Oxidative phosphorylation is made up of two closely connected components: the electron transport chain and chemiosmosis. In the electron transport chain, electrons are passed from one molecule to another, and energy released in these electron transfers is used to form an electrochemical gradient. In chemiosmosis, the energy stored in the gradient is used to make ATP.

So a strong proton gradient is built up across the inner membrane of the mitochondrion. It’s a concentration gradient but also an ‘electrical potential difference’ gradient, so that the electrical potential within the matrix is lower, by some 160 millivolts, than that across the inter-membrane space. The protons within this space are unable to pass back into the matrix. The only way they can get back into the matrix is by means of ATP synthase which can harness the energy from the protons as they move down the chemical and electrical gradient, and use that energy to bind ADP to inorganic phosphate to create ATP.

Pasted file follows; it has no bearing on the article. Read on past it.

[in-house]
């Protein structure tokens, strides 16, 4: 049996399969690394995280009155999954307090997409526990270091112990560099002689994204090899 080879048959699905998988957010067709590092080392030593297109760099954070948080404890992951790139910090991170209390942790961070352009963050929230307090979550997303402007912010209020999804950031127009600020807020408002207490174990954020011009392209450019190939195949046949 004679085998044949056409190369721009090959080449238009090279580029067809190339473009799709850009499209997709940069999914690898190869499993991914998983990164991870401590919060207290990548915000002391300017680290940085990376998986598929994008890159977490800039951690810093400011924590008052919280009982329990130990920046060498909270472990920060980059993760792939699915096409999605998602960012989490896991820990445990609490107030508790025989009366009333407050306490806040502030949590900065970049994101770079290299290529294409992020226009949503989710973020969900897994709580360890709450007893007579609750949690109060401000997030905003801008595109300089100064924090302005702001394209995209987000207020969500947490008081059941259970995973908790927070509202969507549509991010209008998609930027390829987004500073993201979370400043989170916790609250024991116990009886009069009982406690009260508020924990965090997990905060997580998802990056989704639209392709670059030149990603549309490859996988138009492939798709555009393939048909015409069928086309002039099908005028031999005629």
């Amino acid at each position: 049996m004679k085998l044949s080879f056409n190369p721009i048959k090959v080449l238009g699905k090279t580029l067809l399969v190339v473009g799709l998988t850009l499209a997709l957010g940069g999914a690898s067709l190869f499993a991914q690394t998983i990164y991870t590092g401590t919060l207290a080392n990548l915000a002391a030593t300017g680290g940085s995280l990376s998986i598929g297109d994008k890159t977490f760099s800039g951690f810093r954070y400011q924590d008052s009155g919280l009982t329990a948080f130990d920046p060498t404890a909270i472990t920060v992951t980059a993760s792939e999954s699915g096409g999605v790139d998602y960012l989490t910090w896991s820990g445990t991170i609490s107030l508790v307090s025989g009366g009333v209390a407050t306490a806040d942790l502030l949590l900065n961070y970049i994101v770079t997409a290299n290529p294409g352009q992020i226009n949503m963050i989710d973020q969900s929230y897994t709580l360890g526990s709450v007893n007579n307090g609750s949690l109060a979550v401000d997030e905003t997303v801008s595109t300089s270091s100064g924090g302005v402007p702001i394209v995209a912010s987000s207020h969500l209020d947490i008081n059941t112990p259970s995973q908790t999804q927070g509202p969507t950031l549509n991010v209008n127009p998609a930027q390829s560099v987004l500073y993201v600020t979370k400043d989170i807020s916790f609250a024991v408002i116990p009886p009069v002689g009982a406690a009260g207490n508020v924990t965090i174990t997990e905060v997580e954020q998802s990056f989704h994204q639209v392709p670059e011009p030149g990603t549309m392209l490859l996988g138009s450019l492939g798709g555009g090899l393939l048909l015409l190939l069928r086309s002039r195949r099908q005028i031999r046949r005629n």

I don’t fully understand all that, but the main point here is that the mitochondrial inner membrane is very ‘tight’, which makes it difficult to transfer Acetyl-CoA out of the matrix and into the inter-membrane space, from which it can more easily diffuse through the more permeable outer membrane into the cytoplasm.

The structure of Acetyl-CoA: it consists of an acetic acid molecule (CH3COOH) with a thioester link to the thiol group of a coenzyme A molecule. The importance for us here is this thiol (HS) group, which is similar structurally to an alcohol (HO) group, as sulphur has similar properties to its periodic table neighbour, oxygen. So thiol groups can be linked to carboxylic acid groups as alcohol groups can. Acetyl essentially means acetic acid with the alcohol removed. To get this Acetyl-CoA out of the matrix, it is first bound to oxaloacetate, a four-carbon molecule, to create citrate, the first molecule of the citric acid cycle. This citrate can be passed through the mitochondrial inner membrane and into the cytoplasm where it can be converted back into Acetyl-CoA.